Are Pulse Oximeters Accurate?

Perhaps the best place to start is to explain what a pulse oximeter is and how it works.

A pulse oximeter measures the amount of oxygen in your blood. Technically, it measures the oxygen saturation level or SpO2, which should be between 95% and 99%.1

It’s a small device that usually clips onto your finger and passes light through one side of your finger onto a light detector on the other side. As it passes through your finger, the light hits your blood cells and reacts differently to the cells carrying oxygen, compared to the cells not carrying oxygen. Basically, it measures the colour of blood, which is brighter red when there is more oxygen in it.2

Sophisticated technology inside the pulse oximeter then calculates and displays the SpO2 or oxygen level.

If you’re looking to purchase a pulse oximeter for home use, the best advice would be to buy a device from a reputable Australian supplier. That’s because devices sold here are required to be listed in the Australian Register of Therapeutic Goods (ARTG). In order to be included in this TGA Register, the device must meet current minimum “state of the art” design and performance standards. The Heart Sure A320 Pulse Oximeter is the #1 Pulse Oximeter Brand in Australian Pharmacy.3

Things are slightly different in the US, there are two levels of pulse oximeters – prescription grade and OTC grade (Over The Counter). Prescription grade devices are tested by the FDA (The Federal Drug Administration), the equivalent of our TGA. The OTC grade models are not tested, so accuracy is unknown. It is always best to buy local and ensure that the device you are purchasing meets the minimum standards in your country.

However, even with a reputable device such as the Heart Sure A320, there are some precautions you should take to ensure you’re getting an accurate reading each time.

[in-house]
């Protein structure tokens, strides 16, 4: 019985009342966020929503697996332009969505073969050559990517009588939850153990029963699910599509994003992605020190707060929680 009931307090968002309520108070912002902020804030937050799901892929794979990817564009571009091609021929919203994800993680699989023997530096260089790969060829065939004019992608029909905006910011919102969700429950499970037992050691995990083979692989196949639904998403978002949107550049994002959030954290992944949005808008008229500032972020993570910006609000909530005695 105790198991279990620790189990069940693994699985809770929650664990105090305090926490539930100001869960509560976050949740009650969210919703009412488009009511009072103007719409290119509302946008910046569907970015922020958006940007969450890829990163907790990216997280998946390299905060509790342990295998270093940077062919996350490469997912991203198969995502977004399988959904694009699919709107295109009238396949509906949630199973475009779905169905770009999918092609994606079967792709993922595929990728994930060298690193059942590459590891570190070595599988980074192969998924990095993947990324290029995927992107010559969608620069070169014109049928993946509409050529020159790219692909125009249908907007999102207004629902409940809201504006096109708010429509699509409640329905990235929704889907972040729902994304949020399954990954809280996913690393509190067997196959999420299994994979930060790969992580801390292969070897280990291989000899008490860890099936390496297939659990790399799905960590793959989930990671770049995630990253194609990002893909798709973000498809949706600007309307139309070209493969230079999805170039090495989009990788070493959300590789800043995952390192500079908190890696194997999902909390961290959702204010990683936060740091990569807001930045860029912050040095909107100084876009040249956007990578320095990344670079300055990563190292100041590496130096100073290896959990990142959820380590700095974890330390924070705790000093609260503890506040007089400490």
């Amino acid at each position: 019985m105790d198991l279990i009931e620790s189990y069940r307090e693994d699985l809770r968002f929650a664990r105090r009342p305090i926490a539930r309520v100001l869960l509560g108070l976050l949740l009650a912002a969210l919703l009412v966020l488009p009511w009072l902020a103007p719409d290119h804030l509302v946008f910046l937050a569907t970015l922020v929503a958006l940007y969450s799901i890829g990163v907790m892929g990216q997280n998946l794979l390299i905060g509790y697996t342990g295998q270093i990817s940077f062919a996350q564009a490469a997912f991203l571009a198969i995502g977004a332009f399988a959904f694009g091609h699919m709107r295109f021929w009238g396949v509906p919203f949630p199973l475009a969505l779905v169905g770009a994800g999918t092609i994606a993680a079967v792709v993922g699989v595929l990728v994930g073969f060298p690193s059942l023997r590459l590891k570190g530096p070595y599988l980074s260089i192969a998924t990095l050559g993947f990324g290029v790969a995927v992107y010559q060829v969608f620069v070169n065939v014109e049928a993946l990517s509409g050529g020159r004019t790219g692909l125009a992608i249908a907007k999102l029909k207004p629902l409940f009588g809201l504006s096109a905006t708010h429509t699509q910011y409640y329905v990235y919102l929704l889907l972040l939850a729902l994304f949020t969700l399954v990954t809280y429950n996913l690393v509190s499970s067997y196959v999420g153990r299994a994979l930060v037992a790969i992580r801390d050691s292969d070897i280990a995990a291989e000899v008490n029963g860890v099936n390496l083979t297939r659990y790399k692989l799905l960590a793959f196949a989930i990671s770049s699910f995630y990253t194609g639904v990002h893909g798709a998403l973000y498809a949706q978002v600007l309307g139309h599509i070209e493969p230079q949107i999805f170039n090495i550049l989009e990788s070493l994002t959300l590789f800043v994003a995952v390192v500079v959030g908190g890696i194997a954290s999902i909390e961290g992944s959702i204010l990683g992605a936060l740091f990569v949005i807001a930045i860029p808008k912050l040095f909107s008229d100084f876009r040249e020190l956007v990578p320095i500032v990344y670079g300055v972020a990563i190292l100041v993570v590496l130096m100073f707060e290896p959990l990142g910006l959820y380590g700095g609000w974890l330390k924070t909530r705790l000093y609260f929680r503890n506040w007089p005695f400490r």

According to the American Thoracic Society, accuracy can be impacted by the following conditions:5

  • Your hands are cold
  • You are not sitting still enough
  • You are wearing nail polish (especially black, blue or green)
  • You are wearing artificial nails
  • Your oxygen saturation is very low (below 80%)
  • Your skin is thicker than normal
  • Skin pigment can also impact the accuracy of pulse oximetry. Recent studies show that in those with darker skin pigments, pulse oximetry may miss below- normal oxygen saturations. If you have dark skin and are worried about low oxygen, talk to your doctor about other ways to assess, especially if you have respiratory symptoms.
  • If you smoke, the reading on your pulse oximeter may be higher than your actual oxygen saturation, because smoking increases carbon monoxide levels in your blood, which interferes with readings

In summary, if you use a pulse oximeter from a reputable company, and avoid the mistakes above, you can feel confident you’re getting an accurate picture of your oxygen levels. Check out the leading Heart Sure device here.

Always read the label and follow the directions for use. Consult your health professional to evaluate the readings.


  1. https://exercise.lovetoknow.com/about-physical-fitness/understanding-blood-oxygen-levels-during-exercise
  2. https://www.theguardian.com/australia-news/2022/jan/20/what-is-a-pulse-oximeter-and-can-i-still-buy-one-in-australia-demand-for-devices-climbs-as-more-people-manage-covid-at-home
  3. *IQVIA™, RMS/Sell Out Service, IQVIA defined Oximeter category market, Total value Sales, 52 weeks to 15th Jan 2022.
  4. https://www.fda.gov/medical-devices/safety-communications/pulse-oximeter-accuracy-and-limitations-fda-safety-communication
  5. https://www.thoracic.org/patients/patient-resources/resources/pulse-oximetry.pdf



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